English Apples - Annie Elizabeth

Raised 1857 by Samuel Greatorex, magistrates clerk, Avenue Rd, Leicester. Named to commemmorate his baby daughter who died 1866. Introduced by Harrisons a few years later.

Very firm, late cooking apple which keeps well. Tree is very upright in habit. Blossom is said in many reference books to be unusually pretty, and descriptions range from 'deep red' to 'deep pink' to 'maroon'. This is evidently a mistake which has been copied from book to book.

I've seen the original tree and only the underside of the petals is pink; when the flower opens the upper surface of the petals is very pale pink; the blossom is virtually indistinguishable from that of a Bramley. Photographs are below.

Thought to be a Blenheim Orange seedling. G.D. adds: Large golden apple, with red sunny side. Crisp and cooks superbly. Can keep until June-July. The best keeper of all.

    HOGG said the following in 1884:

    ANNIE ELIZABETH. Fruit, large, round, widest at the base, prominently ribbed or angular. Skin, pale yellow on the shaded side,, streaked and spotted on the side next the sun with bright crimson. Eye, with connivent segments, deeply set in an irregular angular basin. Stamens, median ; tube, deep conical. Stalk, short, deeply set, frequently with a swelling on one side of it. Flesh, white, and of firm, yet crisp and tender texture, with a fine, brisk, sprightly flavour. Cells, obovate ; abaxile.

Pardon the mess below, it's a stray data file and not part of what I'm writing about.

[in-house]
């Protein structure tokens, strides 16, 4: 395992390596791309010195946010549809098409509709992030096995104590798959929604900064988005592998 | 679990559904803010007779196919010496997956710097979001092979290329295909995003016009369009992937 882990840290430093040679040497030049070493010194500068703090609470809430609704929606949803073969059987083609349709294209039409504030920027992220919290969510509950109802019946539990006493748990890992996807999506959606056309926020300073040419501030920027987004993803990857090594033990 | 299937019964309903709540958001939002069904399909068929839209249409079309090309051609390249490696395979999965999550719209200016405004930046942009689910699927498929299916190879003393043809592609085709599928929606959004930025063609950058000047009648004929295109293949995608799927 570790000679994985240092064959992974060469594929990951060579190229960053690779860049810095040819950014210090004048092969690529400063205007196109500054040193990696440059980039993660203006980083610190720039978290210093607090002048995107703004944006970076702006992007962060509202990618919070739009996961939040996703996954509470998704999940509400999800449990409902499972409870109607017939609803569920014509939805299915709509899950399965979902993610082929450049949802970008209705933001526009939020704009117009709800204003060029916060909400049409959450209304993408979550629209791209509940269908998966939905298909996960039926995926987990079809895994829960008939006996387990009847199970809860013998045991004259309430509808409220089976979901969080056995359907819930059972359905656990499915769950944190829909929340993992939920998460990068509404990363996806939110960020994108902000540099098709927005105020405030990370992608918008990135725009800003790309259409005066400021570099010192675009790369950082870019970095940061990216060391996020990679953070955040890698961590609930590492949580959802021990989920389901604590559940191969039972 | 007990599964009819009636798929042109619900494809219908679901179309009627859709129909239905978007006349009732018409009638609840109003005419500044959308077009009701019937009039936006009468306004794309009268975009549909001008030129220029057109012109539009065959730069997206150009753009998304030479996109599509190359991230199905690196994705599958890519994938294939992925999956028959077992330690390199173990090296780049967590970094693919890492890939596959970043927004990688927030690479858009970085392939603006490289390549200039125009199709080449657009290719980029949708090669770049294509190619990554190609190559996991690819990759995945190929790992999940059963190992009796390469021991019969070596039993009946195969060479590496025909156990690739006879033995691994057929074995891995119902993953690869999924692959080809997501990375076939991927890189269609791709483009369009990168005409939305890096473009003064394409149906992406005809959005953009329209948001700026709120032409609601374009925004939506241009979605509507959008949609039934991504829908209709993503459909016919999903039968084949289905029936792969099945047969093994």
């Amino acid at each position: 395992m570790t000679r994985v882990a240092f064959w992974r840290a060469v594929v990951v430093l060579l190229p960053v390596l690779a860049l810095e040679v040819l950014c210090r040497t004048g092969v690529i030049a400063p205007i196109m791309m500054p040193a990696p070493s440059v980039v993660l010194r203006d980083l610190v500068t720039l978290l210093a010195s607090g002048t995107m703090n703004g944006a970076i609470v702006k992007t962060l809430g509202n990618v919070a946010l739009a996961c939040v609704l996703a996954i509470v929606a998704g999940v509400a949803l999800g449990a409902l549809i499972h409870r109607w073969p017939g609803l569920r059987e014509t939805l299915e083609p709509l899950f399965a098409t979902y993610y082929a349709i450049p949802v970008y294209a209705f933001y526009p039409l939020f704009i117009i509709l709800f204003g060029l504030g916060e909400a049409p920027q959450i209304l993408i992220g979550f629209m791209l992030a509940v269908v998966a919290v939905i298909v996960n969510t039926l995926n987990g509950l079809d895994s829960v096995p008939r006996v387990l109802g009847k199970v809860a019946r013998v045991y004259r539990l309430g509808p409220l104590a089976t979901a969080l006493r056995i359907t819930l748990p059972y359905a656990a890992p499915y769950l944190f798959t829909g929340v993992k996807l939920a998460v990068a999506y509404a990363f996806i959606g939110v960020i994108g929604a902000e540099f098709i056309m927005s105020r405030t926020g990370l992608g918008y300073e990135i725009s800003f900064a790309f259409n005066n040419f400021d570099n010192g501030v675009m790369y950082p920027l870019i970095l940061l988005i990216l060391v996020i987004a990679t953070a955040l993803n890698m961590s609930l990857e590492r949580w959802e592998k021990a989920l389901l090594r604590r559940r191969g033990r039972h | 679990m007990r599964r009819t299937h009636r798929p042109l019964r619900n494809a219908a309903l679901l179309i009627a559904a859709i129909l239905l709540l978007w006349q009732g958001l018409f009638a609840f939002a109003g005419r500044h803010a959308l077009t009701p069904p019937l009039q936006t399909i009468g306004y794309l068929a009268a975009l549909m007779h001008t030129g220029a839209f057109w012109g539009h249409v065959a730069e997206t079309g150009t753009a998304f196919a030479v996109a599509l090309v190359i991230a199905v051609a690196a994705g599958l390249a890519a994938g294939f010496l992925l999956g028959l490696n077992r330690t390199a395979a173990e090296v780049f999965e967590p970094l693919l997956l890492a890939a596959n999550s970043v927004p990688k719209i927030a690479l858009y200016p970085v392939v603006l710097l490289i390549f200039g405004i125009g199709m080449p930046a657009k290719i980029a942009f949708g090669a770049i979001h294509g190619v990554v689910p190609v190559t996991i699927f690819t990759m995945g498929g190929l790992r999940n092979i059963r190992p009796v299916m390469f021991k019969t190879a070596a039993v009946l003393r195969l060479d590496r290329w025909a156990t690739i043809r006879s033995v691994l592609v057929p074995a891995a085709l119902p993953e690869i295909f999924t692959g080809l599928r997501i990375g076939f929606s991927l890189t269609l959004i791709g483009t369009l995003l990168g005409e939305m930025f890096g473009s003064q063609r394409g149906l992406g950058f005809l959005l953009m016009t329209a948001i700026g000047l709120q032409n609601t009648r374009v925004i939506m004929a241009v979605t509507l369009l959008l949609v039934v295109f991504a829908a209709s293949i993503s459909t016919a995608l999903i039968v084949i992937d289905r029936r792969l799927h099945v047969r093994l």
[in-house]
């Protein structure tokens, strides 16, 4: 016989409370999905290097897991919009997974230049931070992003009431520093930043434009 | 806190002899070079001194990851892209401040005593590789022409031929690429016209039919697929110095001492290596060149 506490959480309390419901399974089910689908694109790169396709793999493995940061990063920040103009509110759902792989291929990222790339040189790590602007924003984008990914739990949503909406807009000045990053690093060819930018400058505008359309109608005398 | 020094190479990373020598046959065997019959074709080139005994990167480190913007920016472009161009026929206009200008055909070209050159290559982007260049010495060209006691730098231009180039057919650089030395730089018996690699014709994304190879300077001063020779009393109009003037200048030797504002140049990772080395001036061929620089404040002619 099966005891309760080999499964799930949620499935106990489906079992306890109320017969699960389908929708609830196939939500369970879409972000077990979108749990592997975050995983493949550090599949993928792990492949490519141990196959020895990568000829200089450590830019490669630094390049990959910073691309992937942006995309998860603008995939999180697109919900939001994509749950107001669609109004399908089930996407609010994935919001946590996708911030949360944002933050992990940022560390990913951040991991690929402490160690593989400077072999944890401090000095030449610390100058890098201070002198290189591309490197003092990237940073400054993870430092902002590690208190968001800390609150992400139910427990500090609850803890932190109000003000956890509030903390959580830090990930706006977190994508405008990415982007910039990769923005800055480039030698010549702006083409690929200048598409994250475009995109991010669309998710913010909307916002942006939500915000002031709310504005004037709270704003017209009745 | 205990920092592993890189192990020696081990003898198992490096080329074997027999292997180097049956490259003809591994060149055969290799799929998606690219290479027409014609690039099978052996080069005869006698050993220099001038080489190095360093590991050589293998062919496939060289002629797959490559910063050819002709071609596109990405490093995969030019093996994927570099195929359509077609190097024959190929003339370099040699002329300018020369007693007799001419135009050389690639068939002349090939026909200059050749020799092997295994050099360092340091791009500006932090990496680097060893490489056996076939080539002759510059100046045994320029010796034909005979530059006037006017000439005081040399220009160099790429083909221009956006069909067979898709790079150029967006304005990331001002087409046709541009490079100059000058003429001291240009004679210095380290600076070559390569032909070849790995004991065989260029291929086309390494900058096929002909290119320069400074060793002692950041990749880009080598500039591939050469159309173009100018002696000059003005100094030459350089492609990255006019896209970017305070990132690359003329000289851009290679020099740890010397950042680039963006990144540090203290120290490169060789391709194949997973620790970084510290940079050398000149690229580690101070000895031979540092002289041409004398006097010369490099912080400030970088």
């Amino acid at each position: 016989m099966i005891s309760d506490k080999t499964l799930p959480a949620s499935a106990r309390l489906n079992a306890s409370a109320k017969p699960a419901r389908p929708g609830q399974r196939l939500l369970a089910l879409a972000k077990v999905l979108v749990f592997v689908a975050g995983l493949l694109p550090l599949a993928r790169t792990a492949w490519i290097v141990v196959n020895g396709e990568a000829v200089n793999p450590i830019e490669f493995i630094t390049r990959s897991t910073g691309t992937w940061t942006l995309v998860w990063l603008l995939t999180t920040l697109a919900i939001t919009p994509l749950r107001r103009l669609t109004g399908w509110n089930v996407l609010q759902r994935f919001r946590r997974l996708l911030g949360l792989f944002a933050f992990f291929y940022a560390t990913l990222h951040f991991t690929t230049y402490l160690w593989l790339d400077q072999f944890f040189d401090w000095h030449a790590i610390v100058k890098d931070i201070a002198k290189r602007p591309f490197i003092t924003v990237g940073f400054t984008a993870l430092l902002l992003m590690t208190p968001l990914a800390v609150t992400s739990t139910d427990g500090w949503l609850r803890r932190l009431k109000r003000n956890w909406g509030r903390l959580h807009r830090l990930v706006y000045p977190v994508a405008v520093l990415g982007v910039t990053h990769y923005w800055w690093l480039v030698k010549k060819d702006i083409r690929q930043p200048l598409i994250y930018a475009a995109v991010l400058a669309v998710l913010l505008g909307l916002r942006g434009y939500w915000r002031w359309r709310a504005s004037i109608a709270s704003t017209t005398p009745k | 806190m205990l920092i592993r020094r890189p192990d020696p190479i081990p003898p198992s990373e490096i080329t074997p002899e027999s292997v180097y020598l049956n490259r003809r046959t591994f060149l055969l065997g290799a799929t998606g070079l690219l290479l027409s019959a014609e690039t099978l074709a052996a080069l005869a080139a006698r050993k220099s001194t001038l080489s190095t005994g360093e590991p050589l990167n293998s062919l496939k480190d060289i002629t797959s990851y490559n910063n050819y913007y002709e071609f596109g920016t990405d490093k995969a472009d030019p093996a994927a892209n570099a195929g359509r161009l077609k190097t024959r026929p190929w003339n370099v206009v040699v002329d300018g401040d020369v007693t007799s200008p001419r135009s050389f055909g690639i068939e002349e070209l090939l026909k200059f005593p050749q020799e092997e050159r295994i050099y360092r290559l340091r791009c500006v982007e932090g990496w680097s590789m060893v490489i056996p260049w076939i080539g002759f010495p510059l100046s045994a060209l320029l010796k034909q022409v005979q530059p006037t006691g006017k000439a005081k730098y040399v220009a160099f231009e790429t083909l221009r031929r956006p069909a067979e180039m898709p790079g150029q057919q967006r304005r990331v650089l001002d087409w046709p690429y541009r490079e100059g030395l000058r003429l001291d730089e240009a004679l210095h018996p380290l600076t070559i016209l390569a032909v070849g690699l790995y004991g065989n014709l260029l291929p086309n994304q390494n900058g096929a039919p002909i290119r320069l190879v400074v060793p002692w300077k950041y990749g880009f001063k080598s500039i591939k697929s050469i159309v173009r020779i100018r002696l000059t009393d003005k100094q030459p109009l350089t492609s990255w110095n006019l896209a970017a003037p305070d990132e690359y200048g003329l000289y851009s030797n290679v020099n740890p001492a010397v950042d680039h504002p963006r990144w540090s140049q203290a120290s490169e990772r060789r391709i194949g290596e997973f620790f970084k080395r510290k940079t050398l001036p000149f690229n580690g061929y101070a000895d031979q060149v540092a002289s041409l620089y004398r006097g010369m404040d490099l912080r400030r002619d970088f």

An excellent late kitchen or dessert apple. A seedling raised by Messrs. Harrison & Sons, of Leicester. Keceived a First Class Certificate from the Royal Horticultural Society, 1868.

Pictures (click on small images for detail):


annie elizabeth, Deacon's nursery, mid Oct....

This is still in existence. Below I have shown pictures of apples taken from it, photographed in March 2011 (note the bright colouring), the tree as it was in 2011, and a watercolour painting of the tree and surrounding garden done about a hundred years earlier. The picture is reproduced by permission of the owner.

The fruit are brightly coloured and show some russeting around the stem. I have also added blossom pictures from the same tree.

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Note to buyers - All of our Annie Elizabeth trees are propagated from the original tree.

Leicestershire Heritage Apples Project

Photos - Nigel Deacon & Mel Wilson

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